Even at the time of the killing [of the calf] the risk was indeed there that people would draw wrong conclusions from my action. But I felt that the discernment of the true meaning of ahimsa had become so weak that I must do what I did even at the risk. And how could I hide having done something when the occasion required otherwise?

As for the question about the daughter I would only say I would not kill her thinking that I would otherwise commit a sin, but I would kill her if I thought that she would ask for the gift of death if she could speak. I do not at all subscribe to the belief that under no circumstance is a person willing to give up his or her life. I smell cowardice in it and it is against the experience of many people. If man is indeed so much attached to life, he can make no progress. How then can he ever attain moksha? I have seen in innumerable cases that such attachment is very much less in other countries.

As for the nuisance of the monkeys I see that I would again have to quarrel about the meaning of ‘ahimsa’.May I leave that discussion? How about keeping the question for a full discussion some time in future when we meet? I have much to say about the three principles you have put forward. If I get the time I will discuss the contents of your letter in Navajivan.


{I jump forward here, to this article which appeared in Navajivan, 21-10-1928, because it further addresses the points raised by P.K. Kapadia.}


A Jain friend who is reputed to have made a fair study of the Jain philosophy as also of the other systems has addressed me a long letter on ahimsa. It deserves a considered reply. He says in effect:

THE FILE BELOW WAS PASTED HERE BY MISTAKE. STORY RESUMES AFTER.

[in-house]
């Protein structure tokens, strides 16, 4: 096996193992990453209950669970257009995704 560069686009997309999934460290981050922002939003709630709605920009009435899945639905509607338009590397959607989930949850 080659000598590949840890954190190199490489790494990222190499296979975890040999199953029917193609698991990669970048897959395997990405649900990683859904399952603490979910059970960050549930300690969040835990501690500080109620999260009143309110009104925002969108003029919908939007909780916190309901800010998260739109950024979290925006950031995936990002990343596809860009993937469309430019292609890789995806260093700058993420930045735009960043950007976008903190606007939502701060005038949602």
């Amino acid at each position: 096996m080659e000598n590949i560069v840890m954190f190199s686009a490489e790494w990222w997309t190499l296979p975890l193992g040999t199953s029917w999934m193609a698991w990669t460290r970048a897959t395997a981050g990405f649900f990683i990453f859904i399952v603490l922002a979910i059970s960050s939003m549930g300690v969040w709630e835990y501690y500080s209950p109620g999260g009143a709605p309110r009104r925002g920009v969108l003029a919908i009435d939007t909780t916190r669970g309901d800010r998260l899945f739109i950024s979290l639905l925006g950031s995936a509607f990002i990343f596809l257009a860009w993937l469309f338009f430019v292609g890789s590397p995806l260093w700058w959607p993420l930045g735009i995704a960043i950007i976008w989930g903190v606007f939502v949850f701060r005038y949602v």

"Your interpretation of ahimsa has caused confusion. In the ordinary sense of the term himsa means to sever life from body and not to do so is ahimsa. Refraining from causing pain to any living creature is only an extension of the original meaning which cannot by any stretch of language be made to cover the taking of life. You would not understand me to mean from this that I regard all taking of life as wrong in every possible circumstance; for I do not think that there is any ethical principle in this world that can be regarded as absolute and admitting of no exception whatever. The maxim “Ahimsa is the highest or the supreme duty” embodies a great and cardinal truth but it does not cover the entire sum of human duties. Whilst therefore what you have termed “non-violent killing” may be a right thing it cannot be described as ahimsa."

I am of opinion that just as life is subject to constant change and development, the meanings of terms too are constantly undergoing a process of evolution and this can be amply proved by illustrations from the history of any religion. The word yajna or sacrifice in the Hindu religion for instance is an illustration in point. Sir J. C. Bose’s discoveries are today revolutionizing the accepted connotations of biological terms. Similarly if we will fully realize ahimsa we may not fight shy of discovering fresh implications of the doctrine of ahimsa.

We cannot improve upon the celebrated maxim, “Ahimsa is the highest or the supreme duty” but we are bound, if we would retain our spiritual inheritance, to explore the implications of this great and universal doctrine. But I am not particular about names. I do not mind whether the taking of life in the circumstances I have mentioned is called ahimsa or not, so long as its correctness is conceded.

Another poser mentioned by this friend is as follows: